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Here’s the Goodreads synopsis:

Seventeen-year-old Carter Lane has wanted to be a chef since she was old enough to ignore her mom’s warnings to stay away from the hot stove. And now she has the chance of a lifetime: a prestigious scholarship competition in Savannah, where students compete all summer in Chopped style challenges for a full-ride to one of the best culinary schools in the country. The only impossible challenge ingredient in her basket: Reid Yamada.

After Reid, her cute but unbearably cocky opponent, goes out of his way to screw her over on day one, Carter vows revenge, and soon they’re involved in a full-fledged culinary war. Just as the tension between them reaches its boiling point, Carter and Reid are forced to work together if they want to win, and Carter begins to wonder if Reid’s constant presence in her brain is about more than rivalry. And if maybe her desire to smack his mouth doesn’t necessarily cancel out her desire to kiss it.

I loved this book. You can find my review here. Have you read it?

First Lines Friday #8

This is a weekly meme hosted by Wandering Words, where you give the first few lines of a book to hook your readers before introducing the book.

Here are my first lines:

“It wasn’t a very likely place for disappearances, at least at first glance. Mrs. Baird’s was like a thousand other Highland bed-and-breakfast establishments in 1945; clean and quiet, with fading floral wallpaper, gleaming floors, and a coin-operated hot-water geyser in the lavatory.”

Do you recognize these first lines?

And the book is… Outlander by Diana Gabaldon.

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Here’s the Goodreads synopsis:

The year is 1945. Claire Randall, a former combat nurse, is just back from the war and reunited with her husband on a second honeymoon when she walks through a standing stone in one of the ancient circles that dot the British Isles. Suddenly she is a Sassenach—an “outlander”—in a Scotland torn by war and raiding border clans in the year of Our Lord…1743.

Hurled back in time by forces she cannot understand, Claire is catapulted into the intrigues of lairds and spies that may threaten her life, and shatter her heart. For here James Fraser, a gallant young Scots warrior, shows her a love so absolute that Claire becomes a woman torn between fidelity and desire—and between two vastly different men in two irreconcilable lives.

I love this series! I still have a long way to go to finish all the books, because they are so long and are a big commitment, but they’re so good! Have you read it?

First Lines Friday #7

This is a weekly meme hosted by Wandering Words, where you give the first few lines of a book to hook your readers before introducing the book.

Here are my first lines:

“At the time I first realized I might be fictional, my weekdays were spent at a publicly funded institution on the north side of Indianapolis called White River High School, where I was required to eat lunch at a particular time – between 12:37 P.M. and 1:14 P.M. – by forces so much larger than myself that I couldn’t even begin to identify them.”

Do you recognize these first lines?

And the book is… the highly anticipated Turtles All The Way Down by John Green.


Here’s the Goodreads synopsis:

Sixteen-year-old Aza never intended to pursue the mystery of fugitive billionaire Russell Pickett, but there’s a hundred-thousand-dollar reward at stake and her Best and Most Fearless Friend, Daisy, is eager to investigate. So together, they navigate the short distance and broad divides that separate them from Russell Pickett’s son, Davis.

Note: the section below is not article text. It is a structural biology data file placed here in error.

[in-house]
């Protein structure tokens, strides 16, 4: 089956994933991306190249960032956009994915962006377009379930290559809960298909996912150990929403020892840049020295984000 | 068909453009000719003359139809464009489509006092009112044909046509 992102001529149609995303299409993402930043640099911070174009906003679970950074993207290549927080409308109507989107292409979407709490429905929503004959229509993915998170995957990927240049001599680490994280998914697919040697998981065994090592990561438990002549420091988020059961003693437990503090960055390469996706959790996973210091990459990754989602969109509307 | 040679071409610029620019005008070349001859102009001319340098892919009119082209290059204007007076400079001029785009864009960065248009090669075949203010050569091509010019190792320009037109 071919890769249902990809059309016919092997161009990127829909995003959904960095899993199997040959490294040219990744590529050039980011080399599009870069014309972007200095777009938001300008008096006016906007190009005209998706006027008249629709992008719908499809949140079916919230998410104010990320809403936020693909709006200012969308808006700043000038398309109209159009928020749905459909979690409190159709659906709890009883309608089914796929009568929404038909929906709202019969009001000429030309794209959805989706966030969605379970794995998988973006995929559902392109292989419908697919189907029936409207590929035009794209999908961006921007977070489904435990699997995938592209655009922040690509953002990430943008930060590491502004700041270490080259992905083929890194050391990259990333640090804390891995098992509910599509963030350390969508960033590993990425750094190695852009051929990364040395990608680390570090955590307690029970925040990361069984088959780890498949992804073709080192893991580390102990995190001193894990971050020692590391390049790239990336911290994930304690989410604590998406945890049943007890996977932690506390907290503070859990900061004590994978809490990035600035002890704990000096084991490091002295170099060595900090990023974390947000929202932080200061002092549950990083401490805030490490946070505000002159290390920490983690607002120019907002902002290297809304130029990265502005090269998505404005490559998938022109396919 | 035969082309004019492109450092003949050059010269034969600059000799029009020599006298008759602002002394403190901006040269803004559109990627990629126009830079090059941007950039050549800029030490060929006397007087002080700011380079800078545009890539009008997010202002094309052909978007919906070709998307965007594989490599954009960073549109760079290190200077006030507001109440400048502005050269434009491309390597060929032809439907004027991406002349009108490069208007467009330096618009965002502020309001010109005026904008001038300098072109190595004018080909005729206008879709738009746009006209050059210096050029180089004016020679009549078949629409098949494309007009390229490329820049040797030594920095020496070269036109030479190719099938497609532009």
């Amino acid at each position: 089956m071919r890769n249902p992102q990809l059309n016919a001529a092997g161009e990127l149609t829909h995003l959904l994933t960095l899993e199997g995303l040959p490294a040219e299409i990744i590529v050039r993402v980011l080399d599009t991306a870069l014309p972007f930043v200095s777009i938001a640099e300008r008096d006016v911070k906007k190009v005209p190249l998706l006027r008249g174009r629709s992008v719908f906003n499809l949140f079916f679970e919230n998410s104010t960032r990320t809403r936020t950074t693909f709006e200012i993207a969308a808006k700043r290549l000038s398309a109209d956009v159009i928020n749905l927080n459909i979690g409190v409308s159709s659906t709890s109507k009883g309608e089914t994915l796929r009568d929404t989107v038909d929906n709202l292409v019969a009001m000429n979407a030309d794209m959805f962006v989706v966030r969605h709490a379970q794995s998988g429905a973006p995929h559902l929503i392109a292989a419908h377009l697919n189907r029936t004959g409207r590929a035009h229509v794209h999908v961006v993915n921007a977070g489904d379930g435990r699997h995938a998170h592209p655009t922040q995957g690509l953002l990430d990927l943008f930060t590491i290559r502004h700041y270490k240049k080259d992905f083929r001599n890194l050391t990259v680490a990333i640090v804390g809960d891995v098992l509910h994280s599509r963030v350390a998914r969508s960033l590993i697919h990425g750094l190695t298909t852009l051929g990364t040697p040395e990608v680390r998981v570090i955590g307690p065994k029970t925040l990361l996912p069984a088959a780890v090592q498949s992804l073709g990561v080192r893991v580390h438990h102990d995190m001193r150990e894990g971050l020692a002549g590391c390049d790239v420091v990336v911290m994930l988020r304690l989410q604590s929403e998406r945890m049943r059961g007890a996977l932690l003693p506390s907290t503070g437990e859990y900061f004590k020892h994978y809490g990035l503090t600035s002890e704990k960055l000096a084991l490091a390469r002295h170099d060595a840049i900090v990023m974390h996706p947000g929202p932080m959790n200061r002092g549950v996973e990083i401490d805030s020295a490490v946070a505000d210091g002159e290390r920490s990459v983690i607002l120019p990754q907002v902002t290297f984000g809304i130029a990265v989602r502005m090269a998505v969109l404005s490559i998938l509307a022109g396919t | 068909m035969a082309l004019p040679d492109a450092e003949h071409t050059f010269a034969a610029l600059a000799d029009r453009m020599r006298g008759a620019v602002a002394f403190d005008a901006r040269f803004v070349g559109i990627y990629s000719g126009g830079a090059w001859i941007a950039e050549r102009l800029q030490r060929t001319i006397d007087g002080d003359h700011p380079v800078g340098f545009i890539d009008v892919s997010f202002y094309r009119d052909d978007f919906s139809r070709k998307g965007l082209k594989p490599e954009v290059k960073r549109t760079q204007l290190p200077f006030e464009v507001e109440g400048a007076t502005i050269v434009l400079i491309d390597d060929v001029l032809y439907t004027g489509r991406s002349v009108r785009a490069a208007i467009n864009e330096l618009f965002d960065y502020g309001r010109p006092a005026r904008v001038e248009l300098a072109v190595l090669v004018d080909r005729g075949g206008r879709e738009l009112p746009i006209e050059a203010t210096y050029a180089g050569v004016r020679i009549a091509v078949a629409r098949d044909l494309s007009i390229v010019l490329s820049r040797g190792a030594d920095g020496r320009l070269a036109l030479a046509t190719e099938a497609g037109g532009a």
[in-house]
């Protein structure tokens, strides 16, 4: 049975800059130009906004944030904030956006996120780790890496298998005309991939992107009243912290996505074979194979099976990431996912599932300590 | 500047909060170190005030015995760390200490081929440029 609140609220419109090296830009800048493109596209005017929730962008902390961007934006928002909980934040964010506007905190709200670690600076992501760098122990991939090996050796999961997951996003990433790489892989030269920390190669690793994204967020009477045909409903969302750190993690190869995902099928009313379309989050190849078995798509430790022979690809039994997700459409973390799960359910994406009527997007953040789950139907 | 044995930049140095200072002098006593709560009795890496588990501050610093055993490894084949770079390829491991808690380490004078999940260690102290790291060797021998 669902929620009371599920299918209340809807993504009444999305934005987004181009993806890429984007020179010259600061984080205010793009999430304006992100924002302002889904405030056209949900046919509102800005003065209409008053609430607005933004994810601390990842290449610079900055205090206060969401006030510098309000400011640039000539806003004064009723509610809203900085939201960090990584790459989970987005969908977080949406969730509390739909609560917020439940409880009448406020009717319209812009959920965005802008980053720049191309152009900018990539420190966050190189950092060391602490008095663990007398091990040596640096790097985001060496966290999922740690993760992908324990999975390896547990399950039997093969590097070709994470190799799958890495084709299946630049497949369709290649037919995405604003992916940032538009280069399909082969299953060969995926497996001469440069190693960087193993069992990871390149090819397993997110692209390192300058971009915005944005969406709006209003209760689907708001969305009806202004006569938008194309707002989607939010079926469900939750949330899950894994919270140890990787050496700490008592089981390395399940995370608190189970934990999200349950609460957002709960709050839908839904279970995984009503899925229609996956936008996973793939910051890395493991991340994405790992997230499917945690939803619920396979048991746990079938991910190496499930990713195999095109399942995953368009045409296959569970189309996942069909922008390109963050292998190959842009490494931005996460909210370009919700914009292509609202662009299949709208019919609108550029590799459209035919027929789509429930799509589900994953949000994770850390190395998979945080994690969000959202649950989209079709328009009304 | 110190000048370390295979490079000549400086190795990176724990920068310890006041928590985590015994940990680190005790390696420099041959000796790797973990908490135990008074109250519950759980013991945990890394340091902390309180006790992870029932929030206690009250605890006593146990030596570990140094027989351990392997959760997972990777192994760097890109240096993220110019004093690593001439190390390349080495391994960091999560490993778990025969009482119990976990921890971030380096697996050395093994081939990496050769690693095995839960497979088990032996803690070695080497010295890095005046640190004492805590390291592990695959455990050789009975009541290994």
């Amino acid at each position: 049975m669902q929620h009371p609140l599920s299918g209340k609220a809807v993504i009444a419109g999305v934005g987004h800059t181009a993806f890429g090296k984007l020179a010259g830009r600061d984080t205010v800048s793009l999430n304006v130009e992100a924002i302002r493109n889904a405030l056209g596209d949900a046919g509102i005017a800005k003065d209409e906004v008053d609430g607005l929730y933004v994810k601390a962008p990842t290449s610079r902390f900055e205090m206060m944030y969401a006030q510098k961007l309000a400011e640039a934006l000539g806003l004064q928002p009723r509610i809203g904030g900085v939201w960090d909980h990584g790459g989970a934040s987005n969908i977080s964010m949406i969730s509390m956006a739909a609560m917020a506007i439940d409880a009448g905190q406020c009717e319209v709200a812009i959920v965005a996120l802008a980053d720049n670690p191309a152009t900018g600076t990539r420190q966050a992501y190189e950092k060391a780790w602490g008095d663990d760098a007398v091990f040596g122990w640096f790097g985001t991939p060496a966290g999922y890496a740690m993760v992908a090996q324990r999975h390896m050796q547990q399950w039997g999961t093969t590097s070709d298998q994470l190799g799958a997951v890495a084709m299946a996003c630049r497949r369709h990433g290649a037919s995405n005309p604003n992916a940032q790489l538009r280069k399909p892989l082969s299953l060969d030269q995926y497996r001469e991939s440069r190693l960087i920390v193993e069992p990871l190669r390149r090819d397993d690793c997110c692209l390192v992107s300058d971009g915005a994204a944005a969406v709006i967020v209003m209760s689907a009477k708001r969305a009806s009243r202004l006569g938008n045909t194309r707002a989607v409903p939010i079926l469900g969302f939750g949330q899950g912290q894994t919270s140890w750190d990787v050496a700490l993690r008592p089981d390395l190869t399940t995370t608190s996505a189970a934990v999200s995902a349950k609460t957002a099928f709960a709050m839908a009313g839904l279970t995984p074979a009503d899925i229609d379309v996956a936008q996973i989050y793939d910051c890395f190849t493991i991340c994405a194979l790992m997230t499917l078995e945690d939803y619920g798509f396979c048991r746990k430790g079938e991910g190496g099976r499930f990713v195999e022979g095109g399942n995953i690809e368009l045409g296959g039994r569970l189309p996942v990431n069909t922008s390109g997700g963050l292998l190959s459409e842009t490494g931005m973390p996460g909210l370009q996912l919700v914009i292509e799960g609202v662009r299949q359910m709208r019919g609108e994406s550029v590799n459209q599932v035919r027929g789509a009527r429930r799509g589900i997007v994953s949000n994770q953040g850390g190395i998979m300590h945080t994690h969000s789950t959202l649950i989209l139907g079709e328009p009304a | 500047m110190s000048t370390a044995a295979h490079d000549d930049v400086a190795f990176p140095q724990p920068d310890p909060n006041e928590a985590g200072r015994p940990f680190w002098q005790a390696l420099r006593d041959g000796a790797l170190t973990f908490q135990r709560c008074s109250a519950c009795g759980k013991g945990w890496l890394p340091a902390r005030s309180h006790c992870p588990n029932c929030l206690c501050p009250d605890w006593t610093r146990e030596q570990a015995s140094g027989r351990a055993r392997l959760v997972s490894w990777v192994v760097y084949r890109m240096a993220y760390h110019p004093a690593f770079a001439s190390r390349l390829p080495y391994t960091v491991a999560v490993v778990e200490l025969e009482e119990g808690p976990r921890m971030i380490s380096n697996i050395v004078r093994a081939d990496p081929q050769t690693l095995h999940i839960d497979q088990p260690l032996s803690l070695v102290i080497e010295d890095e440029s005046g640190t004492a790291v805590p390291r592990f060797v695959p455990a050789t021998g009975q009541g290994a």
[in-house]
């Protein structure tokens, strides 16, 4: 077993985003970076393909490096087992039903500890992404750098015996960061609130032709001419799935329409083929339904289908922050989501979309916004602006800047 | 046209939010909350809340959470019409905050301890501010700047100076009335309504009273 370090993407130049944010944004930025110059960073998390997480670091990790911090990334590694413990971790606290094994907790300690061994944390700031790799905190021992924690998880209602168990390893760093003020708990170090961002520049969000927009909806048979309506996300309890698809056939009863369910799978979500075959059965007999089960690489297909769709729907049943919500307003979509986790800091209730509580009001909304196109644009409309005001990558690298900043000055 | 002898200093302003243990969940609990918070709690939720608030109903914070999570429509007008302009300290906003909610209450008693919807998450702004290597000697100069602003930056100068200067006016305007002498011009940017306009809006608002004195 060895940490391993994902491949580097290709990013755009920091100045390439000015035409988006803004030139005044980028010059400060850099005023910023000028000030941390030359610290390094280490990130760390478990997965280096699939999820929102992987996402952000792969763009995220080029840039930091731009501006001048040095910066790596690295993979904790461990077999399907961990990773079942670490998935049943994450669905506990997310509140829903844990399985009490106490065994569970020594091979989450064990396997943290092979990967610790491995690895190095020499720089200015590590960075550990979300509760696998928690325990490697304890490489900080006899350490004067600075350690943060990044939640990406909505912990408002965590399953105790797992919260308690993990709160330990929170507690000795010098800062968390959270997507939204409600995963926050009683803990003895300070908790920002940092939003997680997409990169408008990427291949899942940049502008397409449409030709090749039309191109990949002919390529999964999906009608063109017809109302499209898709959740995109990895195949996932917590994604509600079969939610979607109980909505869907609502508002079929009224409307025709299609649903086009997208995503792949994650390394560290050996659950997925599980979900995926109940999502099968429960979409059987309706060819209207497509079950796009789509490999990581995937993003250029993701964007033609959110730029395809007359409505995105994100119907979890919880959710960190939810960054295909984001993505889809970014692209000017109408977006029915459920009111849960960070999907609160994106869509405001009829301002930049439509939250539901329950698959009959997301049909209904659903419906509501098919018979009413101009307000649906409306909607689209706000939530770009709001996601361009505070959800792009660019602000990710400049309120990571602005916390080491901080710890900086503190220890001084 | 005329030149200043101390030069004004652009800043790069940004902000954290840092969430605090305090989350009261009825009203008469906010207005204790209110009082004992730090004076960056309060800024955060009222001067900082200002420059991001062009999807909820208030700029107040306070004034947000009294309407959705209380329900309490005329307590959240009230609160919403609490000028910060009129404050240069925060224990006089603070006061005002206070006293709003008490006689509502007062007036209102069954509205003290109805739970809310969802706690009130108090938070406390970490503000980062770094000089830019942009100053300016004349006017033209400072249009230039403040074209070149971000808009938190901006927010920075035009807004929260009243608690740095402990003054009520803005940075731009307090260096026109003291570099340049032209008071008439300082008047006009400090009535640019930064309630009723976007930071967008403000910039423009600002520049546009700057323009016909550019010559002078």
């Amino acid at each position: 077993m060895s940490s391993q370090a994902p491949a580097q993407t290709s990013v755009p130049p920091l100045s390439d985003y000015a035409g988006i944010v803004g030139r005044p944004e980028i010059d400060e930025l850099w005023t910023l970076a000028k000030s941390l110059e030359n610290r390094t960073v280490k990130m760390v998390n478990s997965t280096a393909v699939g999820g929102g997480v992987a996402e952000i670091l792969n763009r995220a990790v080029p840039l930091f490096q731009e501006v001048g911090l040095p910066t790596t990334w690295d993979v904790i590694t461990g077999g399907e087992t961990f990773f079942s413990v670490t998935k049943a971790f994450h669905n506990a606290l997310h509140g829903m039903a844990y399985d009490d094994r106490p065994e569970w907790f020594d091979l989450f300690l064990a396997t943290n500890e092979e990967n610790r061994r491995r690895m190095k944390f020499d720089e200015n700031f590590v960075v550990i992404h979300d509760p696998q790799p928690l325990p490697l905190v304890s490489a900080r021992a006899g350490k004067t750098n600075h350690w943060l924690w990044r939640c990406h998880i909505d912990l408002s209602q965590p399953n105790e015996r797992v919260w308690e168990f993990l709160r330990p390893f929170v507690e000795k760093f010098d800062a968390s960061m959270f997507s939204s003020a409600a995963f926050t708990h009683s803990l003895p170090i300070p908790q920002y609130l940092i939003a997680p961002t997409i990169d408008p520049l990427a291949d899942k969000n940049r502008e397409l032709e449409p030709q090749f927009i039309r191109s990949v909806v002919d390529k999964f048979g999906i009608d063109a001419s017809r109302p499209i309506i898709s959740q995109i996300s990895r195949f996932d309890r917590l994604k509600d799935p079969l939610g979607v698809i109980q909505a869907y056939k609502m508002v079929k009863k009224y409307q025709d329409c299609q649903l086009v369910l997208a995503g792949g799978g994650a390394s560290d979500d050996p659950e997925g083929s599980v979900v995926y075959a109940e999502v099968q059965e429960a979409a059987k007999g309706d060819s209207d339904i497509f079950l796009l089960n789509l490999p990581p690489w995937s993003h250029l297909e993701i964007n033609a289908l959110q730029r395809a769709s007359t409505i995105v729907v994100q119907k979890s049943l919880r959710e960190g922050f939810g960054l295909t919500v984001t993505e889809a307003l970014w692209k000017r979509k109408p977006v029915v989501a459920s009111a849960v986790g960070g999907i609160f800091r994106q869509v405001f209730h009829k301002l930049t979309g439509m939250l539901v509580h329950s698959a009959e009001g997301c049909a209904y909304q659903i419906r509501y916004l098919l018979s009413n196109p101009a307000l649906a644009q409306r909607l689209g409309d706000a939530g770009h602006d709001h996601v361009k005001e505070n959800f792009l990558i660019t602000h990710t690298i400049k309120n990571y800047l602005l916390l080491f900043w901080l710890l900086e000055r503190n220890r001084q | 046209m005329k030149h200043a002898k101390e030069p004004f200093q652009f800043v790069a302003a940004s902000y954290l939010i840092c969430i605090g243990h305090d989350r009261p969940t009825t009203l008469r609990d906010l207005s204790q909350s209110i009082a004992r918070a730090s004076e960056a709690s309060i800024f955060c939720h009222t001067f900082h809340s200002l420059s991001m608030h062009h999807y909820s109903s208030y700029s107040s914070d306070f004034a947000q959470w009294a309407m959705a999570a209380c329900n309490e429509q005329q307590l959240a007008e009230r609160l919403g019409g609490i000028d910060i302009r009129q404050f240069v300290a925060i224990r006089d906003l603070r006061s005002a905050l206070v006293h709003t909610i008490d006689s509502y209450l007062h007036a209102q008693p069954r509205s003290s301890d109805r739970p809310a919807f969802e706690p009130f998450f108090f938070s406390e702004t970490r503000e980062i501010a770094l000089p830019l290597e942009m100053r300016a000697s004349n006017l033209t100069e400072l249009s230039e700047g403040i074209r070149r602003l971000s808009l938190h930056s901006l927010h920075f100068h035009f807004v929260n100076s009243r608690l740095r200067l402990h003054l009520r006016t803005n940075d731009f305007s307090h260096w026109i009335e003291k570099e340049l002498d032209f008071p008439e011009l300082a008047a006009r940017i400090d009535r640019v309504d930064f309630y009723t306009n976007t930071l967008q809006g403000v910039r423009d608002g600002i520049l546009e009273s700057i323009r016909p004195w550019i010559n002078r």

Aza is trying. She is trying to be a good daughter, a good friend, a good student, and maybe even a good detective, while also living within the ever-tightening spiral of her own thoughts.

In his long-awaited return, John Green, the acclaimed, award-winning author of Looking for Alaska and The Fault in Our Stars, shares Aza’s story with shattering, unflinching clarity in this brilliant novel of love, resilience, and the power of lifelong friendship.

I’m excited to start this book soon! I have a bunch of blog tours to do before I read it, but I will read it soon. Have you read it?

First Lines Friday #6

This is a weekly meme hosted by Wandering Words, where you give the first few lines of a book to hook your readers before introducing the book.

Here are my first lines:

“This is a memory I want to keep forever: Grace standing at the stove of her parents’ rental cottage in one of her dad’s oversize T-shirts as she makes us a can of SpaghettiOs. Her mom already cleaned out the fridge and cabinets, throwing away anything with an expiration date.”

Do you recognize these first lines?

And the book is… Ramona Blue by Julie Murphy.


Here’s the Goodreads synopsis:

Ramona was only five years old when Hurricane Katrina changed her life forever.

Since then, it’s been Ramona and her family against the world. Standing over six feet tall with unmistakable blue hair, Ramona is sure of three things: she likes girls, she’s fiercely devoted to her family, and she knows she’s destined for something bigger than the trailer she calls home in Eulogy, Mississippi. But juggling multiple jobs, her flaky mom, and her well-meaning but ineffectual dad forces her to be the adult of the family. Now, with her sister, Hattie, pregnant, responsibility weighs more heavily than ever.

The return of her childhood friend Freddie brings a welcome distraction. Ramona’s friendship with the former competitive swimmer picks up exactly where it left off, and soon he’s talked her into joining him for laps at the pool. But as Ramona falls in love with swimming, her feelings for Freddie begin to shift too, which is the last thing she expected. With her growing affection for Freddie making her question her sexual identity, Ramona begins to wonder if perhaps she likes girls and guys or if this new attraction is just a fluke. Either way, Ramona will discover that, for her, life and love are more fluid than they seem.

I’m excited to start this book soon! Have you read it?